Who's this guy? | 4th October 2011 | 17:24 PDT

I'm on the last walk around Downtown, the clouds are low, the rain is lethargic, the buildings are monochrome, cars are slow, people are quiet, nothing is happening, This cite has seemed to have committed suicide leaving its shell like a turtle turning itself into soup.

Either, my mood has some awesome power over everyone and everything to make a visual soundtrack or the weather is making me feel... a bit glum. Either way, Vancouver does have one shining pearl of enlightenment up its sleeve to share with me as I arrive to the new plaza at the recently renovated BC Place Stadium.

I'm looking at these 4 bronze statues of what appears to be some bloke running a bit weird, his face looks like he's struggling and focused and with a tshirt he's wearing that says “Marathon” I can understand why his face looked like that. It took me around 7 minutes of admiring the tribute for my eyes to tell my brain that his right leg differed from his left.

His right leg was a prosthetic – not an actual prosthetic leg as this statue is intended to last a thousand years and his real prosthetic leg wasn't bronze as that's less than ideal for running a marathon with, just a bronzed representation of what his leg looked like.

(via hellovancity.com)

This man is actually a boy, he is a Canadian icon, he is an international hero, he was hugely ambitious, he led a truly determined but saddening life. An inspiration for all. I introduce to you, Terrance Stanley “Terry” Fox.

Fox was an avid and successful high school athlete, when at 19 years old in 1977 he was diagnosed with an aggressive cancer in his right knee which resulted in him having to have his right leg amputated; during this traumatic episode in his life he learnt the positive effects cancer research and funding was having with his condition, his chances of survival being raised to 50% from 15% in just 2 years; Athleticism ran through his veins and found success with wheelchair basketball with thanks to his competitive, dedicated and stubborn nature, Fox had bigger a challenge in his sights.

While in hospital, Fox read about Dick Traum, the amputee to complete the New York marathon; this inspired him to come up with The Marathon of Hope, his idea was that he would raise 1 dollar for every person in Canada (24 million, at the time) by running a 26 mile marathon everyday for 5000 miles across Canada from St. Johns, Newfoundland to Victoria, British Columbia.

In April 1980, after gained sponsorship from Ford, Adidas and Imperial Oil, he dipped his right leg in the Atlantic and set off west; with every step, through every town over summer his aware to the cause gained momentum and captured the nation's imagination and became a national icon.

In September 1980, 143 later from when he started, Fox suffered from chest pains and was unable to continue his run; worried, he rushed to hospital. The next day he held a press conference, with tears and great regret he shared the news of his hospital tests results saying, his cancer had spread to his lungs. The Marathon of Hope had come to a premature end and by December 1980, he had disappeared from public view and in June 1981, Terry Fox passed away.

Though he was gone from the public view, he was not forgotten; He received an overwhelming public response, in the 7 months he was absent from the public eye people from around the world were hearing of his achievements and donating from far and wide, letters with “Terry Fox, Canada” were being successfully delivered, by April 1981 over $23 million had been raised; it didn't stop there as it has gained more momentum over the years; a Terry Fox Run is held every year, involving millions of people in over 50 countries and has raised half a billion dollars in his name so far.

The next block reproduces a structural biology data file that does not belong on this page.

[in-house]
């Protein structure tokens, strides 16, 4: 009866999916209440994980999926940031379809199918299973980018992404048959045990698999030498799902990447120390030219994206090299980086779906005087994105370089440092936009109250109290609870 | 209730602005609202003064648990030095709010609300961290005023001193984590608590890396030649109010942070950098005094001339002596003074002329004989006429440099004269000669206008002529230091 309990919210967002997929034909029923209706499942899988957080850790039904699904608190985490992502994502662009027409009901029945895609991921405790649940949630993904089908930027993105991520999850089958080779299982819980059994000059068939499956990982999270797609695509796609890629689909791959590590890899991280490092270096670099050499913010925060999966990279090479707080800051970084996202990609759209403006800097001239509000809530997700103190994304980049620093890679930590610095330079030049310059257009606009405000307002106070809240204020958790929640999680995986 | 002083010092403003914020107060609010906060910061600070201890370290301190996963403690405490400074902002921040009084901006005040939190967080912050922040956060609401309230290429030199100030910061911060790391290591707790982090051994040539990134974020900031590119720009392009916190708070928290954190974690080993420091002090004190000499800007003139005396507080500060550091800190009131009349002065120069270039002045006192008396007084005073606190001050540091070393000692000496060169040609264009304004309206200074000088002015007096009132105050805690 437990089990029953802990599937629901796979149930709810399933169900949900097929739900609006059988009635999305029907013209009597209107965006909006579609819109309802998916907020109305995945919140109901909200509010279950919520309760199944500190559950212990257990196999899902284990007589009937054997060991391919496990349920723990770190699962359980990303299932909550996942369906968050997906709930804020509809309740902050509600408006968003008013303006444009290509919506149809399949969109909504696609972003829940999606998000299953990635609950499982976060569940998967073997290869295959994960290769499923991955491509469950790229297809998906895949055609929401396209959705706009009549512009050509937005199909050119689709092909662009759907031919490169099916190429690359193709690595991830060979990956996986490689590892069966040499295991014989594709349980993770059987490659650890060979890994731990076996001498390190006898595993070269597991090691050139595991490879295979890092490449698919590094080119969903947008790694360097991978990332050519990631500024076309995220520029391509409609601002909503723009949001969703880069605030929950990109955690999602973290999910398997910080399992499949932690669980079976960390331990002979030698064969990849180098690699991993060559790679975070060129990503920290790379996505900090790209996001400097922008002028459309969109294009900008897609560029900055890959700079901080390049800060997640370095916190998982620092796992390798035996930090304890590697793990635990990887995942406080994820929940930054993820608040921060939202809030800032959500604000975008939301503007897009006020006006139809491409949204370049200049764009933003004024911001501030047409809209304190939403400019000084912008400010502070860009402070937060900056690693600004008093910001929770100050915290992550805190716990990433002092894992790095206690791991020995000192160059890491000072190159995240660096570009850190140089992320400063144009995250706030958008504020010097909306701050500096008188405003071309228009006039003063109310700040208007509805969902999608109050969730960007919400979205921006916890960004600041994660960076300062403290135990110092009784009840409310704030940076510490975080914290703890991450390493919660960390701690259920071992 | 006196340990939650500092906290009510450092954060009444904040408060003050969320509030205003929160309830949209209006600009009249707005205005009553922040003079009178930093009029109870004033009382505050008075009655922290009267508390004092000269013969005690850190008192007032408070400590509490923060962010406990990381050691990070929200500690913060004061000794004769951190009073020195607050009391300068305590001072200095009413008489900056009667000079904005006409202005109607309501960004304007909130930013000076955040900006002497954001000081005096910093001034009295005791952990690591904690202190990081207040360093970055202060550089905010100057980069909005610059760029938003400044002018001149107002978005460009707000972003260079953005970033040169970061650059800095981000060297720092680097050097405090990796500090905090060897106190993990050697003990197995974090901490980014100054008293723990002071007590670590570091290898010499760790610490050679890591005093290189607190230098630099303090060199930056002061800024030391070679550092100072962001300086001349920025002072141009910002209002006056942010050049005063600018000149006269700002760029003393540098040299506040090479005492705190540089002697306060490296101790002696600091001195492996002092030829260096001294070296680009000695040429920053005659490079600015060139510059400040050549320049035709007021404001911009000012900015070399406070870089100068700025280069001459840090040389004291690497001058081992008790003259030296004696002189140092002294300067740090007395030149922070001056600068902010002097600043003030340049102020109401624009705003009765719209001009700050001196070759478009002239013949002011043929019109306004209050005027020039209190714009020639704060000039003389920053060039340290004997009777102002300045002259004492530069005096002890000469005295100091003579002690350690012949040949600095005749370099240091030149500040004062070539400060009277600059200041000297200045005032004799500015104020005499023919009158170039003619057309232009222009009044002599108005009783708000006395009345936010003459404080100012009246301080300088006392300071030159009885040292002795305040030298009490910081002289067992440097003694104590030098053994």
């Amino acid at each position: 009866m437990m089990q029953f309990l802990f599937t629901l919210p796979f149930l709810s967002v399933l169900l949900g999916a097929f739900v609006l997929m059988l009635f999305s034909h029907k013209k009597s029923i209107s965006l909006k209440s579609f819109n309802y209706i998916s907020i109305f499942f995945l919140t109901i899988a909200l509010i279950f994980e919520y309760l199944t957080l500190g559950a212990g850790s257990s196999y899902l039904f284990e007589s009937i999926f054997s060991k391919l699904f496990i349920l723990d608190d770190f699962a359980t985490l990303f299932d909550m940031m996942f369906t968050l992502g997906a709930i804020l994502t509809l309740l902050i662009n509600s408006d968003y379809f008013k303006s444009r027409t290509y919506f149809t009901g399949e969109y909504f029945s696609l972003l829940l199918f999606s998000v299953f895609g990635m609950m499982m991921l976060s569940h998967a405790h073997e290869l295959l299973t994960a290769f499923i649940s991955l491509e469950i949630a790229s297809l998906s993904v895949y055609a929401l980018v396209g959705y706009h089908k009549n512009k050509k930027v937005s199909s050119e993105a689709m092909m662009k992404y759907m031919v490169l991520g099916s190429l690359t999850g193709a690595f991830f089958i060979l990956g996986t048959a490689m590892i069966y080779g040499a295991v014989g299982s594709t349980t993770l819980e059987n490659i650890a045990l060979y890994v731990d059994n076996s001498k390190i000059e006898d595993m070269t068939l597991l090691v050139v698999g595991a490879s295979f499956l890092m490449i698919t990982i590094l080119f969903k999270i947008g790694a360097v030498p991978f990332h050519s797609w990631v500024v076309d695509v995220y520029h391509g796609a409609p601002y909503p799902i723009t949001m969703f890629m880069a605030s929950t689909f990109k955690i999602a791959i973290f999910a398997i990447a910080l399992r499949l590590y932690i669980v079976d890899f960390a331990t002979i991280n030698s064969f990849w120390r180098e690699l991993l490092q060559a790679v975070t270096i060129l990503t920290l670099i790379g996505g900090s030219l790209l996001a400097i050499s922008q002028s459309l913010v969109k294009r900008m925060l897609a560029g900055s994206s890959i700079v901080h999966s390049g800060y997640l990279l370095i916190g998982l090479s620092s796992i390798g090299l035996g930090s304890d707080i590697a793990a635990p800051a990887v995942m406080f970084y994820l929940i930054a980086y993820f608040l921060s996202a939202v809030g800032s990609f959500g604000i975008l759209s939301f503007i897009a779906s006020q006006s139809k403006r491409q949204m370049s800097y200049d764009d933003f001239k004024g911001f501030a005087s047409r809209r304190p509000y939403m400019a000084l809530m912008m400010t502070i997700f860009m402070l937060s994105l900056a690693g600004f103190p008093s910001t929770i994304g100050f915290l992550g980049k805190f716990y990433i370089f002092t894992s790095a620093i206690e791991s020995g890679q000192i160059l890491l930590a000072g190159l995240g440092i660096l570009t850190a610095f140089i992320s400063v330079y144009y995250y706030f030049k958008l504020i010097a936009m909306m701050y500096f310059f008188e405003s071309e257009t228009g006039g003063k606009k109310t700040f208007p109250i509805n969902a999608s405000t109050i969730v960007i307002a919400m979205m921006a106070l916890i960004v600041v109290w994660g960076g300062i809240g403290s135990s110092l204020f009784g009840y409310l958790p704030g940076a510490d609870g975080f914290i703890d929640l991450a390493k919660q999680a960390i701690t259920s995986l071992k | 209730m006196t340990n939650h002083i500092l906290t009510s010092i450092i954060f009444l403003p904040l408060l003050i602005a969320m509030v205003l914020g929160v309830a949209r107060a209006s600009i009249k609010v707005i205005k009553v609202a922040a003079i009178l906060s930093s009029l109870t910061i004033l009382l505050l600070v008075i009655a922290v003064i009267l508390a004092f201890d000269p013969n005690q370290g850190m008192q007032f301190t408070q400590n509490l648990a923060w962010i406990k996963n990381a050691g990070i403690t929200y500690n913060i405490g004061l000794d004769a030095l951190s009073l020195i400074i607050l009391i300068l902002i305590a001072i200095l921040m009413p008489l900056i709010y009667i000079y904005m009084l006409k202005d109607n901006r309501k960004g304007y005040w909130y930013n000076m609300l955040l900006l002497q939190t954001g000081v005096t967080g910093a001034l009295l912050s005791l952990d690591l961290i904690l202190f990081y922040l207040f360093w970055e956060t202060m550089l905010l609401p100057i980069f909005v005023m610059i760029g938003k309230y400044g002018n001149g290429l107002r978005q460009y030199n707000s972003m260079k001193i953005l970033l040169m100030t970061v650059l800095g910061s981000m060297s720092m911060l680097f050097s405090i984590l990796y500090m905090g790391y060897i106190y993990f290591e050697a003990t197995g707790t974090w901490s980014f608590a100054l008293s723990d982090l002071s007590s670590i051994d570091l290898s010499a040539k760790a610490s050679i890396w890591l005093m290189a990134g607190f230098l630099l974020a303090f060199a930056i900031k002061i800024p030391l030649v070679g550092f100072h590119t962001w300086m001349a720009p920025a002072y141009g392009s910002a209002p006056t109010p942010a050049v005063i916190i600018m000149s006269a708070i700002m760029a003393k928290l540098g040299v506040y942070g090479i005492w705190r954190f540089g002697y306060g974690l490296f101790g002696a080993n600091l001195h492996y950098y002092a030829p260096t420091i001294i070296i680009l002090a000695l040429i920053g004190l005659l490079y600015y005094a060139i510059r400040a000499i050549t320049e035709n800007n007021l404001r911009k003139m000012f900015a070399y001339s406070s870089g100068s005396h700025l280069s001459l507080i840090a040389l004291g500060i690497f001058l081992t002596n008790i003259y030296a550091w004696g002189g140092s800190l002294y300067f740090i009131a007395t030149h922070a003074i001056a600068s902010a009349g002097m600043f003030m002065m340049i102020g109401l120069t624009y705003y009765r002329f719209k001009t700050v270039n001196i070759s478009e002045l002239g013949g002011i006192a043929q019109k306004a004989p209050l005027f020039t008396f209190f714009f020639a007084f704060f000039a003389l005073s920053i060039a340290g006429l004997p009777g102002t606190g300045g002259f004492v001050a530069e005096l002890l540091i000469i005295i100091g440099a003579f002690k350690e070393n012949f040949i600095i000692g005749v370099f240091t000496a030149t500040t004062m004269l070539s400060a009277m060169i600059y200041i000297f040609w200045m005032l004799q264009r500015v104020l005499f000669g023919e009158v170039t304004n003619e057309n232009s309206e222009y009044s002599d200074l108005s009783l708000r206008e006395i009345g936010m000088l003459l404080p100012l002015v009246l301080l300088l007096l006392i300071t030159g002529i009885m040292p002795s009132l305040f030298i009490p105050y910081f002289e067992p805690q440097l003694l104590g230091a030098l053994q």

(via wikipedia.org)

The most curious part of the Terry Fox plaza is a small written piece by Vancouver resident Douglas Coupland called “What If?” it goes into detail about, what if Terry had changed his mind to do the Marathon of Hope and decided not to go ahead with it; He might not have had a relapse and gone on with his life to get a job, get married and raise a family; he himself might have wondered for the rest of his life, “What If?”.

Coupland continues to say; the world, weather and its people would just be the same and carry on doing its thing, everything would be the same and yet the way life is viewed by us after learning his incredible story wouldn't be the same as our perspectives are now altered about we feel about death, courage and strength; but, we are all guilty of feeling we are just one person on Earth and do we bother going on as nothing really matters; but yet, we all do.

Coupland concludes with; “If we follow Terry's example of choosing the more difficult choice, our lives take on meaning greater than we might ever have dared hope”

After I read that and looked back at the statues, for what seemed like hours – eerie shivers ran over my skin, welling up of tear ducts mixed with admirable feelings towards this motivated young individual who I never knew existed a couple of minutes ago. I leave feeling sad and a bit low, but surprisingly, I simply couldn't dwell on it; I quickly shifted from feeling down to feeling enlightened and reinvigorated.

I think most of us, if not all, are familiar with the story of heating up a frog; put a frog in hot water it immediately jumps out, put a frog in cold water and turn up the heat it will stay there until it dies. Life can sometimes feel like this, sometimes all is required is a bit of bravery to take that leap out of the pan of comfort and accept that new challenge.

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